Recently, I started fighting back against my health insurance company. I was on the phone with the person filing the appeal, but their automated system simply found a keyword and denied the appeal seconds after she hit enter. This opened my eyes to just how really messed up we have allowed our healthcare system to become.
Insurance companies overrule our doctors, chastising them for spending more than 15 minutes with us and trying to shame them into being less than the providers they want to be. They spend more time doing paperwork than they are allowed to spend doing hands-on examinations. They are not given a choice. Even in the 21st century, they still have to fill out paper forms and fax them to the insurance company. Meanwhile, patients need to write letters and mail them within 30 days of denial in order to appeal. By the way, the clock is ticking while you’re in the ICU and on a ventilator. It’s a very cruel system.
Computer programs deny chemotherapy for children, often only because the wrong code was put on the form. The software searches for anything that they can use to deny medical care. Can you imagine the joy in the boardroom as they go over the numbers and cheer the success of being able to deny care to thousands in less than 60 seconds? The efficiency of their system to end hope is staggering.
I was invited to speak at the United States Capital during a healthcare town hall. As the only patient on the panel, I needed to paint a picture of what insurance companies do to us, and why the best course of action for our nation is a national healthcare system. Getting rid of private, for-profit insurance companies would lead to healthcare outcome improvements. Take away the ability of an insurance company to deny care, and you are left with a doctor being able to take care of patients without any barriers to care.
This is more possible than you might think, as part of it exists already today. We could simply allow everyone in America to have a Medicare card. That system already works. People don’t get denied care on a routine basis, and the bills get paid. More importantly, doctors can treat their patients without begging a computer to approve the care.
If your file lands on the desk of a human, they know nothing of you. They’ve never seen your medical history or even lab values. They see a code on the paper and click deny, thus starting months of back and forth that you are required to do in order to finally get your exam approved, only to find out that the clinic your doctor sent you to is not in your network. Now you’re looking at a bill you have no idea how to pay. Continuity of care does not mean a thing to private insurance companies. Treatment delay means bigger profits for them.
There is a bill in Congress which if passed, would open the door to medical care for everyone. It would enable all of us to see the providers we need and have preventative care all covered by a national healthcare system. Imagine your doctor is able to spend 30 minutes with you because they don’t have to fill out mounds of redundant paperwork to satisfy the insurance. Imagine a provider being able to talk with you, do a thorough examination, and take time to teach you preventative care measures.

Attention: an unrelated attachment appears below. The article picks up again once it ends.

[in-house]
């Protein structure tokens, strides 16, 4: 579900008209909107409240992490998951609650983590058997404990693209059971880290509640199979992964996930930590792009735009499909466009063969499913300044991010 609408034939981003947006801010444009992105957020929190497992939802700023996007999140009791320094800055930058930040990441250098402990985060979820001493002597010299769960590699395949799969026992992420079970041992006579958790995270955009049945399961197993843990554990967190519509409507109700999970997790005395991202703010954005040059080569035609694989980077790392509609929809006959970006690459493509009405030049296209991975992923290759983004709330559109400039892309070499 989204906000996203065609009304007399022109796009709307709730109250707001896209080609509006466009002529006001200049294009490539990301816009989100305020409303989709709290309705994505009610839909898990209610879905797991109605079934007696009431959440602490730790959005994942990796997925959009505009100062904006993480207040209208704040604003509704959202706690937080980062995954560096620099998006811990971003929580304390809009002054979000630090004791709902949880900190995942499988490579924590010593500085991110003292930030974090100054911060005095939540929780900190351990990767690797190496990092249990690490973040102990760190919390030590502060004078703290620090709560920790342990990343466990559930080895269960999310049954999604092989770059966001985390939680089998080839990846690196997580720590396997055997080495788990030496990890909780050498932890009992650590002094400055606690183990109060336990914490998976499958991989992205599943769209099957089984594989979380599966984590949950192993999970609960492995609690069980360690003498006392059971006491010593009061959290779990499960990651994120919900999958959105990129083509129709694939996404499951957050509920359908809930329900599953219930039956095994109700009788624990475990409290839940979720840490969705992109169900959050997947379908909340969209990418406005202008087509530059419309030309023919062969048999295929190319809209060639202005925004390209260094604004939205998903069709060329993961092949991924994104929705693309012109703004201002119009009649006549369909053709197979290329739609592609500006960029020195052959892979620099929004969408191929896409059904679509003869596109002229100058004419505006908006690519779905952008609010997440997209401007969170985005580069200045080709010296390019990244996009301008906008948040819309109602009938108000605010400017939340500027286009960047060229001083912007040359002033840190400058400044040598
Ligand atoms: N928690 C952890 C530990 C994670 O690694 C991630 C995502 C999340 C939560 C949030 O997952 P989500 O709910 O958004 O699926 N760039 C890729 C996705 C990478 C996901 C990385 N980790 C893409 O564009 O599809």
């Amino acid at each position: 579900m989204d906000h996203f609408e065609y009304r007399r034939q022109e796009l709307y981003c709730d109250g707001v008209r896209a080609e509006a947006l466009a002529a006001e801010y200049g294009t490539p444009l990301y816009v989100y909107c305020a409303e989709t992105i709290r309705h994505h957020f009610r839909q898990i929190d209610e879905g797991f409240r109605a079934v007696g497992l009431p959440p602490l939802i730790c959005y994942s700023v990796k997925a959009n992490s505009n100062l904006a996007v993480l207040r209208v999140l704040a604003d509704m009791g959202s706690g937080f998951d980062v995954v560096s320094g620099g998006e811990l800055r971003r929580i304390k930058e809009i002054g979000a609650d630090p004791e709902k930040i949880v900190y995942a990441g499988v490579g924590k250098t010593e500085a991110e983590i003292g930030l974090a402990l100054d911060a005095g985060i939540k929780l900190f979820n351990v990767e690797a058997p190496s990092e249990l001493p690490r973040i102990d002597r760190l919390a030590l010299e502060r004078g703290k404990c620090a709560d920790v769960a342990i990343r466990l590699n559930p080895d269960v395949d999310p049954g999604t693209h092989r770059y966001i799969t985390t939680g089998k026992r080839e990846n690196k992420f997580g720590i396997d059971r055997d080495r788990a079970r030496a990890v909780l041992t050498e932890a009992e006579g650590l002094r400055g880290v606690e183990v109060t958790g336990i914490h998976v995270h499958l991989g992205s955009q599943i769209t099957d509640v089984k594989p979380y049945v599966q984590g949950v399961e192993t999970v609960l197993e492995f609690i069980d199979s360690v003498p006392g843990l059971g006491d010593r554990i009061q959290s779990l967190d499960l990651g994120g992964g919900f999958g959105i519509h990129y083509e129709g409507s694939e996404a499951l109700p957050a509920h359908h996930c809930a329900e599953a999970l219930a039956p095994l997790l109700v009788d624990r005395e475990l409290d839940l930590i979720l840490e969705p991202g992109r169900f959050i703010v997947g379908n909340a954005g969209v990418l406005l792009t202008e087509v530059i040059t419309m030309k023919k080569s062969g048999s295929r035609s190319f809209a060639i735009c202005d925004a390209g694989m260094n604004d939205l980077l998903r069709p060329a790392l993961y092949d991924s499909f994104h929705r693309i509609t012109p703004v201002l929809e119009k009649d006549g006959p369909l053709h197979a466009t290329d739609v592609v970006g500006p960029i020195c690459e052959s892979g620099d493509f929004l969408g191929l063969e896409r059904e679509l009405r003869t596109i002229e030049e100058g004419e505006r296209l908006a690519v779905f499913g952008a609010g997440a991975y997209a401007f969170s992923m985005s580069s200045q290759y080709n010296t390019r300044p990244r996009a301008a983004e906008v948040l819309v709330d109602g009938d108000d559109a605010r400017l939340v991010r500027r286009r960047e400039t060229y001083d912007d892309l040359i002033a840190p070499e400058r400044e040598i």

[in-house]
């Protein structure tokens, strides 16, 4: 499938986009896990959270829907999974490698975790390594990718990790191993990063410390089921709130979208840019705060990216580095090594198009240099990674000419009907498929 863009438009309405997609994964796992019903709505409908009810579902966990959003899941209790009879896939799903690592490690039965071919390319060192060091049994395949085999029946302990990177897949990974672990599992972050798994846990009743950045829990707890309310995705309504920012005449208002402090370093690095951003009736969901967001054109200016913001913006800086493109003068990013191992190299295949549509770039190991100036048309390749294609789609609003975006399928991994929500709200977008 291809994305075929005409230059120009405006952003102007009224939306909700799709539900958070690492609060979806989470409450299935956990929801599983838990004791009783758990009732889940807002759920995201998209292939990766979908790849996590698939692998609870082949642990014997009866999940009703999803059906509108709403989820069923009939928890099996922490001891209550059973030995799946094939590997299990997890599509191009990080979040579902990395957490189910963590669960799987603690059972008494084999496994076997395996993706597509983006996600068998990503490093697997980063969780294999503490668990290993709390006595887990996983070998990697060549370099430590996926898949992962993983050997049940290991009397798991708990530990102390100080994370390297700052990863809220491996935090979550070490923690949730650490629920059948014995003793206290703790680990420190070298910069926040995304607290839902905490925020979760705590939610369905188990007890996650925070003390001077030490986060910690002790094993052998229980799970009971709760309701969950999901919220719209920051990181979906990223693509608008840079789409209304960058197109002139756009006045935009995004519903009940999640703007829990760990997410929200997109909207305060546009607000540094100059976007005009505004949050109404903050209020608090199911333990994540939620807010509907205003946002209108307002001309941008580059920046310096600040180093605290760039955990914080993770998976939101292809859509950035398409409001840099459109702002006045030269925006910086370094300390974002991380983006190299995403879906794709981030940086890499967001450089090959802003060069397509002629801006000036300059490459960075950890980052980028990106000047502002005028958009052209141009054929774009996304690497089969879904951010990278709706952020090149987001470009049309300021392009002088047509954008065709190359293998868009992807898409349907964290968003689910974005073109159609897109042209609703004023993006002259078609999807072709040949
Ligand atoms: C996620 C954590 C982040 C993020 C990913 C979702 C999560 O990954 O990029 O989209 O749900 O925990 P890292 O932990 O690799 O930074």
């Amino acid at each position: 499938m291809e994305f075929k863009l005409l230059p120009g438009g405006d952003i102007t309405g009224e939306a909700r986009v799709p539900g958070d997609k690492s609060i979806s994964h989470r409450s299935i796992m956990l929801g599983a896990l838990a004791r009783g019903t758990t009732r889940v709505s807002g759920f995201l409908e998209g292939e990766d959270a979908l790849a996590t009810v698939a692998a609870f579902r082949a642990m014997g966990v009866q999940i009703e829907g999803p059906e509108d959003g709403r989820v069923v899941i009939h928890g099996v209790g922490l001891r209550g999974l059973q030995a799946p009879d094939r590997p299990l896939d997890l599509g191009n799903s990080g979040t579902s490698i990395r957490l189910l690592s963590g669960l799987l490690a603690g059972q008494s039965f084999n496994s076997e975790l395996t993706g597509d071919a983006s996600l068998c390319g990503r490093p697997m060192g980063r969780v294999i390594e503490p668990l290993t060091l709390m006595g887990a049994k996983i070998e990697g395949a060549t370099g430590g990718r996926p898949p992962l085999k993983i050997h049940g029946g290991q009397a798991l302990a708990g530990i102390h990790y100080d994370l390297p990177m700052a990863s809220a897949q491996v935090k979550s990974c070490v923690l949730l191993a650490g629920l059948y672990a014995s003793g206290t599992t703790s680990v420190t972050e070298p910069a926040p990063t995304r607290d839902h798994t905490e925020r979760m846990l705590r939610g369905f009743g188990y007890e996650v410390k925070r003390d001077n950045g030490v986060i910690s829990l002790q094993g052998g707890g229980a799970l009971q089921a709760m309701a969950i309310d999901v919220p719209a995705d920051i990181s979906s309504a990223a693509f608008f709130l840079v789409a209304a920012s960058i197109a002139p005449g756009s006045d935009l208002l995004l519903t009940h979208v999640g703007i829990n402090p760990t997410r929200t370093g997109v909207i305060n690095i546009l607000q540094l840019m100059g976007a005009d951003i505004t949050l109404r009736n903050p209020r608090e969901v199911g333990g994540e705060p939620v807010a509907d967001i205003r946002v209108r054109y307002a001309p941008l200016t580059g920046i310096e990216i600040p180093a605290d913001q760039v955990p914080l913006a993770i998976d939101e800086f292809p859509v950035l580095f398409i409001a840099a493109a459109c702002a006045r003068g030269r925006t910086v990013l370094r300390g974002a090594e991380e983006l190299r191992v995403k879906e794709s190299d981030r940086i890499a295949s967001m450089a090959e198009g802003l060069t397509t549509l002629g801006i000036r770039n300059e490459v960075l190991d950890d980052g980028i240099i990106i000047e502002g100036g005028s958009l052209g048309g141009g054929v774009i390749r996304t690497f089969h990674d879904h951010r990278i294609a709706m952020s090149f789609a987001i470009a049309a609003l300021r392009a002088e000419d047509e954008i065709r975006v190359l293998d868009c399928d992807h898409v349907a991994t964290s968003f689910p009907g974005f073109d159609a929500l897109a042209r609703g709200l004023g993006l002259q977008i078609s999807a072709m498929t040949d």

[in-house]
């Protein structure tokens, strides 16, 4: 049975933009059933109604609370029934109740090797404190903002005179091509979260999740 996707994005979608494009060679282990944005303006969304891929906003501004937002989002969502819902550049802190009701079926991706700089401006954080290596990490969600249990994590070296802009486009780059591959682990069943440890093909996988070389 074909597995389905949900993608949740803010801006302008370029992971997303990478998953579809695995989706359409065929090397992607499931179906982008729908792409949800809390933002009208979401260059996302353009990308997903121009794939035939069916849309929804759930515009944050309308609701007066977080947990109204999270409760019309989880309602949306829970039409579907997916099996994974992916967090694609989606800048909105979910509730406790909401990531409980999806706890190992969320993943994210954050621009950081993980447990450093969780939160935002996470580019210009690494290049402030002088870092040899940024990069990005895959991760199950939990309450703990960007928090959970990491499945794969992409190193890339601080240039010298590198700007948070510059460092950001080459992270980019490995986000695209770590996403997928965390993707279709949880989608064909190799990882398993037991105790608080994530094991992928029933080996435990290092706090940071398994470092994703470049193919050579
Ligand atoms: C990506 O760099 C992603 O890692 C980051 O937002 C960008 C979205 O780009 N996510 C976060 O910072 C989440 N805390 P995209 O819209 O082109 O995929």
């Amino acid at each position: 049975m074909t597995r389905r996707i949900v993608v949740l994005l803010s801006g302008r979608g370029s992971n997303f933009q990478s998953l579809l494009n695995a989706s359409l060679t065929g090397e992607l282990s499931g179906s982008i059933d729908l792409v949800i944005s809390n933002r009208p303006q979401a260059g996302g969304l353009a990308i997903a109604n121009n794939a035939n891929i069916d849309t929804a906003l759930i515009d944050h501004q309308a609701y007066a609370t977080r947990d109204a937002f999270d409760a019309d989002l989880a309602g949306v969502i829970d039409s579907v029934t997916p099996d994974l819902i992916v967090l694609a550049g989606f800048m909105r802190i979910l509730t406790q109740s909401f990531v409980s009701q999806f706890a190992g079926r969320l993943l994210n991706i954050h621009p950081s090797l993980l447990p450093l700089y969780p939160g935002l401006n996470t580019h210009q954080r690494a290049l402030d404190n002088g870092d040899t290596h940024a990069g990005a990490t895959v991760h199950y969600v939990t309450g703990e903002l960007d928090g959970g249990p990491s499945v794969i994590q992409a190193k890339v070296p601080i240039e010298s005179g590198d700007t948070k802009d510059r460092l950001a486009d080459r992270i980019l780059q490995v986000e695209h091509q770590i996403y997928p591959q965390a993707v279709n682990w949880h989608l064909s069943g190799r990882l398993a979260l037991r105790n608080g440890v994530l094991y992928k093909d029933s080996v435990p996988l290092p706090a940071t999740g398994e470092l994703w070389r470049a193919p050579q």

There are over 100 congressional members who have signed as cosponsors of the bill. That is encouraging, but we need more. We need to demand of our elected officials that they not only support but co-sponsor, this lifesaving legislation.
It’s a gimmick, insurance, the greatest fleecing of Americans. We pay our premiums and work ourselves to death, only to find that when we are sick and need to use that insurance, we are out of a job. We are too sick to work, so we lose our jobs, and now our health insurance. Imagine being diagnosed with cancer, not being able to continue working, and then losing the very insurance that you need to pay for treatments because you no longer have a job. This isn’t theoretical. This happens every day in America, and it is beyond cruel.
I want to live. I want to live in good health. We all deserve access to the same care, no matter our station in life. Sometimes, the very people who give the care wind up being the very ones who can’t access it when it’s their turn to get sick. I know this. I’ve lived it.
I’m not giving up, and we have a real chance at a future where our kids get the same medications that rich kids do when you don’t have to fear a $500 copay for just one med. No child should be priced out of life. Every day people die two doors down from a hospital or pharmacy holding the medication that could have saved their life.
I need you to fight alongside me. I need you on my team. We need to fight to end the stranglehold of private for-profit insurance companies that make the most money on the backs of the suffering and dying. Every day we have to work for this to make it real. The tomorrow that we want depends on what we do today.